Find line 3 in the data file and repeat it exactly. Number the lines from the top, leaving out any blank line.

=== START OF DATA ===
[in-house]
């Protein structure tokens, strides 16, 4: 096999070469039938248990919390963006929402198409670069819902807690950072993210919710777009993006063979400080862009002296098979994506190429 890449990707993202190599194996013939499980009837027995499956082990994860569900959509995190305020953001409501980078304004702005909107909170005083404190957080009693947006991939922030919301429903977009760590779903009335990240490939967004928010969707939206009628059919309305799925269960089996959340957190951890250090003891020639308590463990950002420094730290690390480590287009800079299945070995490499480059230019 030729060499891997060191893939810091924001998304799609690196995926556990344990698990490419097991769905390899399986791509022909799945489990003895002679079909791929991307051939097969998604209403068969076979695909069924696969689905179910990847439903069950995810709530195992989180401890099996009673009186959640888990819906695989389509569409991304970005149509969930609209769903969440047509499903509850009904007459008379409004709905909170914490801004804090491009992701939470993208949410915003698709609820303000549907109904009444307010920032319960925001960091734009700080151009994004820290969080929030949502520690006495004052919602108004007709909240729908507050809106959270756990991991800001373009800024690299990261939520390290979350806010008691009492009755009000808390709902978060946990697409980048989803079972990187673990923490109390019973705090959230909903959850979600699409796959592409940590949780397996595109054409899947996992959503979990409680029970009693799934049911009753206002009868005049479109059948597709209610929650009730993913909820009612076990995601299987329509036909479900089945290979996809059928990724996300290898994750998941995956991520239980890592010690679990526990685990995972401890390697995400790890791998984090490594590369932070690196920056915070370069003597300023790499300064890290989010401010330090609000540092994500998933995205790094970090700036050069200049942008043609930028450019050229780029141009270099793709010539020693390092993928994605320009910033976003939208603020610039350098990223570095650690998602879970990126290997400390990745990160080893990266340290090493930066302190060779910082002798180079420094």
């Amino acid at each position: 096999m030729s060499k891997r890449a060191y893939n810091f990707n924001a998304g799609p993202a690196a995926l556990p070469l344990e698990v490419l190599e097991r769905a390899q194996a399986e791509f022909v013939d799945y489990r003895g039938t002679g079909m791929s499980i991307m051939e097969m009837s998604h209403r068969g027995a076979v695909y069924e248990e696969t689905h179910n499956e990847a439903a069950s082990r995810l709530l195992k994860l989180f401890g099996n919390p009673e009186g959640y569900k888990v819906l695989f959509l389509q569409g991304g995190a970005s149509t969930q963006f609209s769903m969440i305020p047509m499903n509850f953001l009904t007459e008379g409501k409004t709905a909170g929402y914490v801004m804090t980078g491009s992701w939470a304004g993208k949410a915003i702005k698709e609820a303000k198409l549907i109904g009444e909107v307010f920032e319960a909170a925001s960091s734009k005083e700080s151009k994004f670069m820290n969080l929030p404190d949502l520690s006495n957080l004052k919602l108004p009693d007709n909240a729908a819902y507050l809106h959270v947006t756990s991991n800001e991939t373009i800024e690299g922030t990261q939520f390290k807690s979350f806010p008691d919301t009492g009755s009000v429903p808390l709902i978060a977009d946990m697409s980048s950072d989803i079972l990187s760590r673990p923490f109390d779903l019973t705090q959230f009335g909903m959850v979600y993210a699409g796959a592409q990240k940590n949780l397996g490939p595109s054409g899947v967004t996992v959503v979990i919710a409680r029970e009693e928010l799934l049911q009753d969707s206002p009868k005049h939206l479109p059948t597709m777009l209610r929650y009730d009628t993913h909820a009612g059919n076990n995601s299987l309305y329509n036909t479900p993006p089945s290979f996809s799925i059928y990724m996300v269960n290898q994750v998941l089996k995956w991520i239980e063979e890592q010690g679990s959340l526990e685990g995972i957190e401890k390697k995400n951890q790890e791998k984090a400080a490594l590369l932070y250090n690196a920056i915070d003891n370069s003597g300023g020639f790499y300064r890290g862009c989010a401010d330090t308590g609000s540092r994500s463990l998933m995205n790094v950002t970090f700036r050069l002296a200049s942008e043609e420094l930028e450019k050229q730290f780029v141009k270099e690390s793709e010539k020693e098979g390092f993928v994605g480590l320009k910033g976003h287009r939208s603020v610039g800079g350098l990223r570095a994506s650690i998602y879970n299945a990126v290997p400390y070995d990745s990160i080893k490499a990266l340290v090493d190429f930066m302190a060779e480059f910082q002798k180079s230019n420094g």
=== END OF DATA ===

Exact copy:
């Amino acid at each position: 096999m030729s060499k891997r890449a060191y893939n810091f990707n924001a998304g799609p993202a690196a995926l556990p070469l344990e698990v490419l190599e097991r769905a390899q194996a399986e791509f022909v013939d799945y489990r003895g039938t002679g079909m791929s499980i991307m051939e097969m009837s998604h209403r068969g027995a076979v695909y069924e248990e696969t689905h179910n499956e990847a439903a069950s082990r995810l709530l195992k994860l989180f401890g099996n919390p009673e009186g959640y569900k888990v819906l695989f959509l389509q569409g991304g995190a970005s149509t969930q963006f609209s769903m969440i305020p047509m499903n509850f953001l009904t007459e008379g409501k409004t709905a909170g929402y914490v801004m804090t980078g491009s992701w939470a304004g993208k949410a915003i702005k698709e609820a303000k198409l549907i109904g009444e909107v307010f920032e319960a909170a925001s960091s734009k005083e700080s151009k994004f670069m820290n969080l929030p404190d949502l520690s006495n957080l004052k919602l108004p009693d007709n909240a729908a819902y507050l809106h959270v947006t756990s991991n800001e991939t373009i800024e690299g922030t990261q939520f390290k807690s979350f806010p008691d919301t009492g009755s009000v429903p808390l709902i978060a977009d946990m697409s980048s950072d989803i079972l990187s760590r673990p923490f109390d779903l019973t705090q959230f009335g909903m959850v979600y993210a699409g796959a592409q990240k940590n949780l397996g490939p595109s054409g899947v967004t996992v959503v979990i919710a409680r029970e009693e928010l799934l049911q009753d969707s206002p009868k005049h939206l479109p059948t597709m777009l209610r929650y009730d009628t993913h909820a009612g059919n076990n995601s299987l309305y329509n036909t479900p993006p089945s290979f996809s799925i059928y990724m996300v269960n290898q994750v998941l089996k995956w991520i239980e063979e890592q010690g679990s959340l526990e685990g995972i957190e401890k390697k995400n951890q790890e791998k984090a400080a490594l590369l932070y250090n690196a920056i915070d003891n370069s003597g300023g020639f790499y300064r890290g862009c989010a401010d330090t308590g609000s540092r994500s463990l998933m995205n790094v950002t970090f700036r050069l002296a200049s942008e043609e420094l930028e450019k050229q730290f780029v141009k270099e690390s793709e010539k020693e098979g390092f993928v994605g480590l320009k910033g976003h287009r939208s603020v610039g800079g350098l990223r570095a994506s650690i998602y879970n299945a990126v290997p400390y070995d990745s990160i080893k490499a990266l340290v090493d190429f930066m302190a060779e480059f910082q002798k180079s230019n420094g």